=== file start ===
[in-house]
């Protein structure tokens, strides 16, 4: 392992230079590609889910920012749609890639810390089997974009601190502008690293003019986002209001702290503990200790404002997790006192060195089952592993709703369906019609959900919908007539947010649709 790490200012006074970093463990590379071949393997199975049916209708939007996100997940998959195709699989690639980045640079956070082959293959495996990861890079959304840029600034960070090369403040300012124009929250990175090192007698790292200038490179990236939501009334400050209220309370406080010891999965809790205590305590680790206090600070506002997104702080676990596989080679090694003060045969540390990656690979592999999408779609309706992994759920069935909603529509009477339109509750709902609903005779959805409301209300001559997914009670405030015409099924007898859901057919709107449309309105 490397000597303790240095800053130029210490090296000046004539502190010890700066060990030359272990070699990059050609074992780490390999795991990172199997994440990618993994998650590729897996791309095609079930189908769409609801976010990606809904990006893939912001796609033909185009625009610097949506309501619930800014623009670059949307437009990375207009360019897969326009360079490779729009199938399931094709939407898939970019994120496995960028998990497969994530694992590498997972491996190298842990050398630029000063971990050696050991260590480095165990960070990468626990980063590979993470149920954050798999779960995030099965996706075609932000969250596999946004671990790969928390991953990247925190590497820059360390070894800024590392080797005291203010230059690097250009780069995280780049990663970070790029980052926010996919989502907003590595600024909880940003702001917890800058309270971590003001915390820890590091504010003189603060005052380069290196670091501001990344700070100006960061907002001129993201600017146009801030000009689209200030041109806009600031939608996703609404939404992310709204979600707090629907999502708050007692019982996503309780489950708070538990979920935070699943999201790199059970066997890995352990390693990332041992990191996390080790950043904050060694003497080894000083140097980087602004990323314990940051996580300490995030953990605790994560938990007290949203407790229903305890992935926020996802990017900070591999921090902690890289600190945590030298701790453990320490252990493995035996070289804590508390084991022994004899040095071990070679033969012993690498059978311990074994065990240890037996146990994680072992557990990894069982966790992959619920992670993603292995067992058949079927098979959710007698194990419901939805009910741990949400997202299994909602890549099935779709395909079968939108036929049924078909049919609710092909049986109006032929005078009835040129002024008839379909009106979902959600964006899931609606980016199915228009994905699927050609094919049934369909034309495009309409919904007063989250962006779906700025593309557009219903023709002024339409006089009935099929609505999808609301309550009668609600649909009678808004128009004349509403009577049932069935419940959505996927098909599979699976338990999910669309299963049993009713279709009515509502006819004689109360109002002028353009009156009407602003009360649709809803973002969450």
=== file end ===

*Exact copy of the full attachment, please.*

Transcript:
[in-house]
């Protein structure tokens, strides 16, 4: 392992230079590609889910920012749609890639810390089997974009601190502008690293003019986002209001702290503990200790404002997790006192060195089952592993709703369906019609959900919908007539947010649709 790490200012006074970093463990590379071949393997199975049916209708939007996100997940998959195709699989690639980045640079956070082959293959495996990861890079959304840029600034960070090369403040300012124009929250990175090192007698790292200038490179990236939501009334400050209220309370406080010891999965809790205590305590680790206090600070506002997104702080676990596989080679090694003060045969540390990656690979592999999408779609309706992994759920069935909603529509009477339109509750709902609903005779959805409301209300001559997914009670405030015409099924007898859901057919709107449309309105 490397000597303790240095800053130029210490090296000046004539502190010890700066060990030359272990070699990059050609074992780490390999795991990172199997994440990618993994998650590729897996791309095609079930189908769409609801976010990606809904990006893939912001796609033909185009625009610097949506309501619930800014623009670059949307437009990375207009360019897969326009360079490779729009199938399931094709939407898939970019994120496995960028998990497969994530694992590498997972491996190298842990050398630029000063971990050696050991260590480095165990960070990468626990980063590979993470149920954050798999779960995030099965996706075609932000969250596999946004671990790969928390991953990247925190590497820059360390070894800024590392080797005291203010230059690097250009780069995280780049990663970070790029980052926010996919989502907003590595600024909880940003702001917890800058309270971590003001915390820890590091504010003189603060005052380069290196670091501001990344700070100006960061907002001129993201600017146009801030000009689209200030041109806009600031939608996703609404939404992310709204979600707090629907999502708050007692019982996503309780489950708070538990979920935070699943999201790199059970066997890995352990390693990332041992990191996390080790950043904050060694003497080894000083140097980087602004990323314990940051996580300490995030953990605790994560938990007290949203407790229903305890992935926020996802990017900070591999921090902690890289600190945590030298701790453990320490252990493995035996070289804590508390084991022994004899040095071990070679033969012993690498059978311990074994065990240890037996146990994680072992557990990894069982966790992959619920992670993603292995067992058949079927098979959710007698194990419901939805009910741990949400997202299994909602890549099935779709395909079968939108036929049924078909049919609710092909049986109006032929005078009835040129002024008839379909009106979902959600964006899931609606980016199915228009994905699927050609094919049934369909034309495009309409919904007063989250962006779906700025593309557009219903023709002024339409006089009935099929609505999808609301309550009668609600649909009678808004128009004349509403009577049932069935419940959505996927098909599979699976338990999910669309299963049993009713279709009515509502006819004689109360109002002028353009009156009407602003009360649709809803973002969450």